By Ben Coppin
The Prefect, a hard sf space opera, is the fifth novel in Alastair Reynolds' Revelation Space series. (All available from Amazon.com and Amazon.co.uk).
Reynolds is a British science fiction writer whose success and reputation seem to be ever increasing - deservedly so, if this novel is anything to go by. Like Iain M. Banks, another hugely successful British science fiction writer, Reynolds has a fetish for extremes, both in terms of the physical and emotional pain to which he pushes his characters (often involving an almost pornographic delight in devising the disturbing tortures imaginable) but also in terms of the alienness some of his alien and even human characters display.
In terms of writing style, however, Banks and Reynolds could not be more different. Reynolds' style is efficient, almost terse and prosaic while Banks writes with flamboyance, delighting in his use of language (his characters' names, for example) as much as the situations and stories he creates. Although Reynolds' writing style lacks some of Banks' surety, it does have a more likeable, almost geeky confidence (presumably borne of his scientific background - for twelve years he was a scientist for the European Space Agency).
The Prefect is also reminiscent of Asmiov's Elijah Baley stories, both in terms of style and content. Like Asimov's stories, it's a detective story, and its protagonist, Tom Dreyfus, is in some ways similar to Baley: a gruff policeman whose integrity and loyalty seem sure to be the cause of his downfall. It's worth noting that Reynolds stands up well in the comparison with Asimov: this novel is every bit as gripping and entertaining as Asimov's and is almost certainly better written.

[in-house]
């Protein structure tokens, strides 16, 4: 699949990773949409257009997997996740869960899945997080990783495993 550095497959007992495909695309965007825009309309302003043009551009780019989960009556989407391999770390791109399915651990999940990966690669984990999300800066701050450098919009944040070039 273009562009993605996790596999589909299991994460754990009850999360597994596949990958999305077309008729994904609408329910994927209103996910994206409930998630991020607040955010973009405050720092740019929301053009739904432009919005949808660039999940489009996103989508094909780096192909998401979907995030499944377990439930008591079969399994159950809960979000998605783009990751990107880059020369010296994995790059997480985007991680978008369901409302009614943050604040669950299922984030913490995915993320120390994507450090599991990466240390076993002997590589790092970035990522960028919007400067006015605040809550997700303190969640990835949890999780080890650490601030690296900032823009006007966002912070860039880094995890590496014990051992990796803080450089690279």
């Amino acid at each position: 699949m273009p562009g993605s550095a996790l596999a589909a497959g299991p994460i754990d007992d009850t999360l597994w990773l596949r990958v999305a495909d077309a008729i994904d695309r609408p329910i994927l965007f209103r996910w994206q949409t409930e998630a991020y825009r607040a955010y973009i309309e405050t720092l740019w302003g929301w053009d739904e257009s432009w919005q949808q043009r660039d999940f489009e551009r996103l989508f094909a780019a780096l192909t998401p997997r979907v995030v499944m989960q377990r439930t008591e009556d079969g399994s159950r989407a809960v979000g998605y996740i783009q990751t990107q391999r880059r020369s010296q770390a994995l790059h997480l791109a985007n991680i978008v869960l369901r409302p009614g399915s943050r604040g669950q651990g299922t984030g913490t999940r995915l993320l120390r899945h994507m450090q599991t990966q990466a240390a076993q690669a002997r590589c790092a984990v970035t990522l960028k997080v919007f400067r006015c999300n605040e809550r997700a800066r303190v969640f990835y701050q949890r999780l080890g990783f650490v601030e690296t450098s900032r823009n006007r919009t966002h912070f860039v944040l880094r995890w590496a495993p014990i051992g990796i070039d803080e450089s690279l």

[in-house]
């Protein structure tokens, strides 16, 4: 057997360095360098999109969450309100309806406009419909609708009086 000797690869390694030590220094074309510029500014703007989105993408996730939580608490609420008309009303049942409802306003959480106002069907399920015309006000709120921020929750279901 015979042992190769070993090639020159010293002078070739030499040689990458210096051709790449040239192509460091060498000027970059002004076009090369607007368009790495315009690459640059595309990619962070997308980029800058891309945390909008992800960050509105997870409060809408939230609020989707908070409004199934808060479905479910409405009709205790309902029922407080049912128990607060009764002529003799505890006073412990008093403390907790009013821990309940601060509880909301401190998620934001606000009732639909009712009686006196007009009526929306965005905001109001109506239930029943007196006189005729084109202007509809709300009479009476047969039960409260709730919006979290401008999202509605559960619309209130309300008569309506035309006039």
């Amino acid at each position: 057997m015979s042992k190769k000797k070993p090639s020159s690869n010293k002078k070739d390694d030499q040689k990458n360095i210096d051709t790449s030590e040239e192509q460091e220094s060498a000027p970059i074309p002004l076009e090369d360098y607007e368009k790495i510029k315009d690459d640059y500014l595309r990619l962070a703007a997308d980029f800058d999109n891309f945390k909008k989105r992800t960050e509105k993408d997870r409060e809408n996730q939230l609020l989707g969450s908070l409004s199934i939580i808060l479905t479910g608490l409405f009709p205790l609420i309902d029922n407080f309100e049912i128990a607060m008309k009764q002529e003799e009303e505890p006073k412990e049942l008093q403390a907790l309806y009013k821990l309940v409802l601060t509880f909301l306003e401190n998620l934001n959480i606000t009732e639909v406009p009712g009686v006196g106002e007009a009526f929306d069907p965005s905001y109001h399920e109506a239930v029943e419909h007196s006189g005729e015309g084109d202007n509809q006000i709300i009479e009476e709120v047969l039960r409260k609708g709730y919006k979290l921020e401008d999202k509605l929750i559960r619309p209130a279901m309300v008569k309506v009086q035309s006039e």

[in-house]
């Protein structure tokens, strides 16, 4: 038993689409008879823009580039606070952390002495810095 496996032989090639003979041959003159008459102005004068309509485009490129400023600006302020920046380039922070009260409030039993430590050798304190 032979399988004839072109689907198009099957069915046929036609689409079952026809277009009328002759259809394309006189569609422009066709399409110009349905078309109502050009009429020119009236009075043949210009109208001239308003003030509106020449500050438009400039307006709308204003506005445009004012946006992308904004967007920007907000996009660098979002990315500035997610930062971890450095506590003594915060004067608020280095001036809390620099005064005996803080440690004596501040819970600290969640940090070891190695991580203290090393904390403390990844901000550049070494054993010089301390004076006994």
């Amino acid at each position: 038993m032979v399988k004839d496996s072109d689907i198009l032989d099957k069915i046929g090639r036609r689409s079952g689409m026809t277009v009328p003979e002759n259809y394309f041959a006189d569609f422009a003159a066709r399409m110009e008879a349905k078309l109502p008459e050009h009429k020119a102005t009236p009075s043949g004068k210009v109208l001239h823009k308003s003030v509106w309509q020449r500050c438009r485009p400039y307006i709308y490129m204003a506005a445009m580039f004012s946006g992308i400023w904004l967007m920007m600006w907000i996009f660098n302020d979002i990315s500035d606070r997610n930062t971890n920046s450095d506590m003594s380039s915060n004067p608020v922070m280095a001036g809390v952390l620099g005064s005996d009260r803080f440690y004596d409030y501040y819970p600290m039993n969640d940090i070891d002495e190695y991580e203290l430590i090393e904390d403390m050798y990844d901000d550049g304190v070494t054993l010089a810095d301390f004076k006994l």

The Prefect begins with a murder mystery and a series of apparently unrelated investigations, and soon spirals into a system-wide terrorist attack involving hundreds of worlds and millions of potential victims. As an author, Reynolds keeps his science hard, with nothing that isn't conceivable from our current scientific knowledge. In this book he departs from that somewhat with one of his more disturbing creations: the Clockmaker, a mysterious alien creature (or is it a machine?) that creates intricate and deadly toys. It's not until the end of the book that the reader gets any real clue as to what the Clockmaker might be, and when that does happen it feels a little out of place compared with the solid reality of the rest of the book.
The characters are not explored in as much depth as they might have been, and most of them are fairly stereotypical (not least the Prefect himself - so stoic and reliable!) but they fit well into the story and the space that could have been used up telling us about the characters is well spent in developing the action and the addictive plot.
The complaints are minor, though, compared with the overall experience of reading this novel. Reynolds presents a future world that is similar to our own, yet different enough to facilitate the creation of some scenarios that would be impossible to imagine in our world. It is a pacey and imaginative book, and a great standalone introduction to the Revelation Space series for those who've not read Reynolds' other novels. In fact, it would serve as a good introduction to the entire genre for those who have never tried science fiction. Highly recommended.
The Prefect was published in hardback in the UK in April 2007 by Gollancz. It is available from Amazon.co.uk and Amazon.com
Review Copyright © 2007 by Ben Coppin.
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